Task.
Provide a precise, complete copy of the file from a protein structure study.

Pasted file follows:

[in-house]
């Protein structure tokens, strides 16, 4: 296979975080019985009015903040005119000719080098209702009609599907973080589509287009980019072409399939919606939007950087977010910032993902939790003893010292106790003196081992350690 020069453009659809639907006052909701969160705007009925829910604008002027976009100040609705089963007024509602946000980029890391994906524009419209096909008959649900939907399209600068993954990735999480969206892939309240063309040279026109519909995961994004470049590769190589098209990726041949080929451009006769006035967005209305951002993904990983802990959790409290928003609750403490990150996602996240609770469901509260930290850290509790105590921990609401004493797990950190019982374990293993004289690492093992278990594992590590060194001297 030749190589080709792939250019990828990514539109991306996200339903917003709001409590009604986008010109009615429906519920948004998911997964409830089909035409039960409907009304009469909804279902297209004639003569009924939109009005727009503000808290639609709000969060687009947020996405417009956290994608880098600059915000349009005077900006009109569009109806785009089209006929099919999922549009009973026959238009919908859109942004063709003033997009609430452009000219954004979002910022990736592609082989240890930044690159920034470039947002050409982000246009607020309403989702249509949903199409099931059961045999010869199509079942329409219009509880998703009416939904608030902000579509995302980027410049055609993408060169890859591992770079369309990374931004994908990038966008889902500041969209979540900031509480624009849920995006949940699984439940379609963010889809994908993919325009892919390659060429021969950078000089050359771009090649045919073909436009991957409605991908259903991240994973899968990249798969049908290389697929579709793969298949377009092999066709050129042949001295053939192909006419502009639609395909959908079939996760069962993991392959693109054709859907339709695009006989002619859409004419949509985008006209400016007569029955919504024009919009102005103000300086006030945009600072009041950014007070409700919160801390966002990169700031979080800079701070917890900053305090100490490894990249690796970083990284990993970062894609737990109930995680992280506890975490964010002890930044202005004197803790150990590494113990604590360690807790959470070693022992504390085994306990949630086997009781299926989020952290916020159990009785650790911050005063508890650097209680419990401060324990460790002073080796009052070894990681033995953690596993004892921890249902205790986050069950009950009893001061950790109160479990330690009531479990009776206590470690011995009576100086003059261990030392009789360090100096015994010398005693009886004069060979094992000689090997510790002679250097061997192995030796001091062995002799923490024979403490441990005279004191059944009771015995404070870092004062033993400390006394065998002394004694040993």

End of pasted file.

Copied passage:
[in-house]
């Protein structure tokens, strides 16, 4: 296979975080019985009015903040005119000719080098209702009609599907973080589509287009980019072409399939919606939007950087977010910032993902939790003893010292106790003196081992350690 020069453009659809639907006052909701969160705007009925829910604008002027976009100040609705089963007024509602946000980029890391994906524009419209096909008959649900939907399209600068993954990735999480969206892939309240063309040279026109519909995961994004470049590769190589098209990726041949080929451009006769006035967005209305951002993904990983802990959790409290928003609750403490990150996602996240609770469901509260930290850290509790105590921990609401004493797990950190019982374990293993004289690492093992278990594992590590060194001297 030749190589080709792939250019990828990514539109991306996200339903917003709001409590009604986008010109009615429906519920948004998911997964409830089909035409039960409907009304009469909804279902297209004639003569009924939109009005727009503000808290639609709000969060687009947020996405417009956290994608880098600059915000349009005077900006009109569009109806785009089209006929099919999922549009009973026959238009919908859109942004063709003033997009609430452009000219954004979002910022990736592609082989240890930044690159920034470039947002050409982000246009607020309403989702249509949903199409099931059961045999010869199509079942329409219009509880998703009416939904608030902000579509995302980027410049055609993408060169890859591992770079369309990374931004994908990038966008889902500041969209979540900031509480624009849920995006949940699984439940379609963010889809994908993919325009892919390659060429021969950078000089050359771009090649045919073909436009991957409605991908259903991240994973899968990249798969049908290389697929579709793969298949377009092999066709050129042949001295053939192909006419502009639609395909959908079939996760069962993991392959693109054709859907339709695009006989002619859409004419949509985008006209400016007569029955919504024009919009102005103000300086006030945009600072009041950014007070409700919160801390966002990169700031979080800079701070917890900053305090100490490894990249690796970083990284990993970062894609737990109930995680992280506890975490964010002890930044202005004197803790150990590494113990604590360690807790959470070693022992504390085994306990949630086997009781299926989020952290916020159990009785650790911050005063508890650097209680419990401060324990460790002073080796009052070894990681033995953690596993004892921890249902205790986050069950009950009893001061950790109160479990330690009531479990009776206590470690011995009576100086003059261990030392009789360090100096015994010398005693009886004069060979094992000689090997510790002679250097061997192995030796001091062995002799923490024979403490441990005279004191059944009771015995404070870092004062033993400390006394065998002394004694040993």